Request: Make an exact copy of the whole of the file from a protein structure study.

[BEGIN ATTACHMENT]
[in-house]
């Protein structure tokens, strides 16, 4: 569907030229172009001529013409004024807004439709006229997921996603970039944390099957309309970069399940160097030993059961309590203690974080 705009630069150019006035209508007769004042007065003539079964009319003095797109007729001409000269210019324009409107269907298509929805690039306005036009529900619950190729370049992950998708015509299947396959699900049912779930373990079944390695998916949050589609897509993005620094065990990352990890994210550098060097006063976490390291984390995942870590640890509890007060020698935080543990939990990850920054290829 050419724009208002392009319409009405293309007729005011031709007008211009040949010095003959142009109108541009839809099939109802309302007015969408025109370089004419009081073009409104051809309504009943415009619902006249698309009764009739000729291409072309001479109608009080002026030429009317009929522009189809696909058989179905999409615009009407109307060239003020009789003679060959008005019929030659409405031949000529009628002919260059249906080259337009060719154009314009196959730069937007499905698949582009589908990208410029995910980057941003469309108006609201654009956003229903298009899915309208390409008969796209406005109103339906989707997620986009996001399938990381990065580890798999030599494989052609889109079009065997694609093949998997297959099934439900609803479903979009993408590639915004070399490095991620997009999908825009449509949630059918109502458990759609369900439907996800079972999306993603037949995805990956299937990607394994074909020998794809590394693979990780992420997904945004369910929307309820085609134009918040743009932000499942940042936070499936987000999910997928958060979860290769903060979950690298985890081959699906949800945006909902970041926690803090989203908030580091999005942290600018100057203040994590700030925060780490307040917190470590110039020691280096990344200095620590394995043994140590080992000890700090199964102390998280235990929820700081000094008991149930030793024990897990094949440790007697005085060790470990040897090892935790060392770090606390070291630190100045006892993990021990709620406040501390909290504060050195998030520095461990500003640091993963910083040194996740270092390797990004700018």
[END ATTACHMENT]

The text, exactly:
[in-house]
């Protein structure tokens, strides 16, 4: 569907030229172009001529013409004024807004439709006229997921996603970039944390099957309309970069399940160097030993059961309590203690974080 705009630069150019006035209508007769004042007065003539079964009319003095797109007729001409000269210019324009409107269907298509929805690039306005036009529900619950190729370049992950998708015509299947396959699900049912779930373990079944390695998916949050589609897509993005620094065990990352990890994210550098060097006063976490390291984390995942870590640890509890007060020698935080543990939990990850920054290829 050419724009208002392009319409009405293309007729005011031709007008211009040949010095003959142009109108541009839809099939109802309302007015969408025109370089004419009081073009409104051809309504009943415009619902006249698309009764009739000729291409072309001479109608009080002026030429009317009929522009189809696909058989179905999409615009009407109307060239003020009789003679060959008005019929030659409405031949000529009628002919260059249906080259337009060719154009314009196959730069937007499905698949582009589908990208410029995910980057941003469309108006609201654009956003229903298009899915309208390409008969796209406005109103339906989707997620986009996001399938990381990065580890798999030599494989052609889109079009065997694609093949998997297959099934439900609803479903979009993408590639915004070399490095991620997009999908825009449509949630059918109502458990759609369900439907996800079972999306993603037949995805990956299937990607394994074909020998794809590394693979990780992420997904945004369910929307309820085609134009918040743009932000499942940042936070499936987000999910997928958060979860290769903060979950690298985890081959699906949800945006909902970041926690803090989203908030580091999005942290600018100057203040994590700030925060780490307040917190470590110039020691280096990344200095620590394995043994140590080992000890700090199964102390998280235990929820700081000094008991149930030793024990897990094949440790007697005085060790470990040897090892935790060392770090606390070291630190100045006892993990021990709620406040501390909290504060050195998030520095461990500003640091993963910083040194996740270092390797990004700018």